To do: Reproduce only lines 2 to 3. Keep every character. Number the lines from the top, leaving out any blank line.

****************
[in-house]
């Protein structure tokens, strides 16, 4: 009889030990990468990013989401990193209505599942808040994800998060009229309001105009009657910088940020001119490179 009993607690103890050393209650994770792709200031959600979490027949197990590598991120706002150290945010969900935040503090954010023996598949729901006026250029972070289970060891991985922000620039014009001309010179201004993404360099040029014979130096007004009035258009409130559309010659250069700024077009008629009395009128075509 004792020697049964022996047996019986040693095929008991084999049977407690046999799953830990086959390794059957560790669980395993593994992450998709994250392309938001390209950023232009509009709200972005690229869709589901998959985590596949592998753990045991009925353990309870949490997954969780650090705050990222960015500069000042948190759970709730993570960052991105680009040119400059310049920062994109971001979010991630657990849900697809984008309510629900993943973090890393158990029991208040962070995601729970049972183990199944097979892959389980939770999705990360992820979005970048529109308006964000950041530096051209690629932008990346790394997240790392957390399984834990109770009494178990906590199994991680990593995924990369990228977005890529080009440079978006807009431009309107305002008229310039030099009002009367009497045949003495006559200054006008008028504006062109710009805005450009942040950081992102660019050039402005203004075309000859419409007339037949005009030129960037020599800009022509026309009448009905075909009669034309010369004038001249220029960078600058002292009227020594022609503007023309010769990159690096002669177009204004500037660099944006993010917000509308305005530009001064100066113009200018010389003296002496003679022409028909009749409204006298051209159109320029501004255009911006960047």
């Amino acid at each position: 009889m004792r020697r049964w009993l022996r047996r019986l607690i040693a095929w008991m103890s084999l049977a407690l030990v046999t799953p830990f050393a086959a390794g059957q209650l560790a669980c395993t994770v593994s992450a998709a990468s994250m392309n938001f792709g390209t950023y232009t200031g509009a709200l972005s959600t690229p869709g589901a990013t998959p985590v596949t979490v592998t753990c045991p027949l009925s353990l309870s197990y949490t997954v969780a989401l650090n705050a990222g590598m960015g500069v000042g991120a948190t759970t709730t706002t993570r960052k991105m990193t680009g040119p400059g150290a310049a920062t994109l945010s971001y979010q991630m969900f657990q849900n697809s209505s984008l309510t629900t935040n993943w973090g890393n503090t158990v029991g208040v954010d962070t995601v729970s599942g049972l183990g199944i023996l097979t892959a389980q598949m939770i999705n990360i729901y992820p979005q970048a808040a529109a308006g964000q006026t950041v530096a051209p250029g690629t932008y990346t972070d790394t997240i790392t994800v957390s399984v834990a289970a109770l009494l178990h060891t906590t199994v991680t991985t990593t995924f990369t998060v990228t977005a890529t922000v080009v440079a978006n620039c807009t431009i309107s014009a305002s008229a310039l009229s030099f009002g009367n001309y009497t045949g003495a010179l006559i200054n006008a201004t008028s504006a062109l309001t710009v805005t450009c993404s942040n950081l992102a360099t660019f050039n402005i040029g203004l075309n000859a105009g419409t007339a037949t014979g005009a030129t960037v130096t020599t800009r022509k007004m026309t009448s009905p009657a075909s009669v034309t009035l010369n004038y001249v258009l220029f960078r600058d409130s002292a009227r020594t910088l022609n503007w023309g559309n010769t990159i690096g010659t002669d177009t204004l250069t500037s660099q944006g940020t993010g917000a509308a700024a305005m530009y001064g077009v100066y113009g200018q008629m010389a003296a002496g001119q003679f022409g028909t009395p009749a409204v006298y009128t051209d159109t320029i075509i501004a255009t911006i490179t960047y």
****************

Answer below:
């Protein structure tokens, strides 16, 4: 009889030990990468990013989401990193209505599942808040994800998060009229309001105009009657910088940020001119490179 009993607690103890050393209650994770792709200031959600979490027949197990590598991120706002150290945010969900935040503090954010023996598949729901006026250029972070289970060891991985922000620039014009001309010179201004993404360099040029014979130096007004009035258009409130559309010659250069700024077009008629009395009128075509 004792020697049964022996047996019986040693095929008991084999049977407690046999799953830990086959390794059957560790669980395993593994992450998709994250392309938001390209950023232009509009709200972005690229869709589901998959985590596949592998753990045991009925353990309870949490997954969780650090705050990222960015500069000042948190759970709730993570960052991105680009040119400059310049920062994109971001979010991630657990849900697809984008309510629900993943973090890393158990029991208040962070995601729970049972183990199944097979892959389980939770999705990360992820979005970048529109308006964000950041530096051209690629932008990346790394997240790392957390399984834990109770009494178990906590199994991680990593995924990369990228977005890529080009440079978006807009431009309107305002008229310039030099009002009367009497045949003495006559200054006008008028504006062109710009805005450009942040950081992102660019050039402005203004075309000859419409007339037949005009030129960037020599800009022509026309009448009905075909009669034309010369004038001249220029960078600058002292009227020594022609503007023309010769990159690096002669177009204004500037660099944006993010917000509308305005530009001064100066113009200018010389003296002496003679022409028909009749409204006298051209159109320029501004255009911006960047």
């Amino acid at each position: 009889m004792r020697r049964w009993l022996r047996r019986l607690i040693a095929w008991m103890s084999l049977a407690l030990v046999t799953p830990f050393a086959a390794g059957q209650l560790a669980c395993t994770v593994s992450a998709a990468s994250m392309n938001f792709g390209t950023y232009t200031g509009a709200l972005s959600t690229p869709g589901a990013t998959p985590v596949t979490v592998t753990c045991p027949l009925s353990l309870s197990y949490t997954v969780a989401l650090n705050a990222g590598m960015g500069v000042g991120a948190t759970t709730t706002t993570r960052k991105m990193t680009g040119p400059g150290a310049a920062t994109l945010s971001y979010q991630m969900f657990q849900n697809s209505s984008l309510t629900t935040n993943w973090g890393n503090t158990v029991g208040v954010d962070t995601v729970s599942g049972l183990g199944i023996l097979t892959a389980q598949m939770i999705n990360i729901y992820p979005q970048a808040a529109a308006g964000q006026t950041v530096a051209p250029g690629t932008y990346t972070d790394t997240i790392t994800v957390s399984v834990a289970a109770l009494l178990h060891t906590t199994v991680t991985t990593t995924f990369t998060v990228t977005a890529t922000v080009v440079a978006n620039c807009t431009i309107s014009a305002s008229a310039l009229s030099f009002g009367n001309y009497t045949g003495a010179l006559i200054n006008a201004t008028s504006a062109l309001t710009v805005t450009c993404s942040n950081l992102a360099t660019f050039n402005i040029g203004l075309n000859a105009g419409t007339a037949t014979g005009a030129t960037v130096t020599t800009r022509k007004m026309t009448s009905p009657a075909s009669v034309t009035l010369n004038y001249v258009l220029f960078r600058d409130s002292a009227r020594t910088l022609n503007w023309g559309n010769t990159i690096g010659t002669d177009t204004l250069t500037s660099q944006g940020t993010g917000a509308a700024a305005m530009y001064g077009v100066y113009g200018q008629m010389a003296a002496g001119q003679f022409g028909t009395p009749a409204v006298y009128t051209d159109t320029i075509i501004a255009t911006i490179t960047y």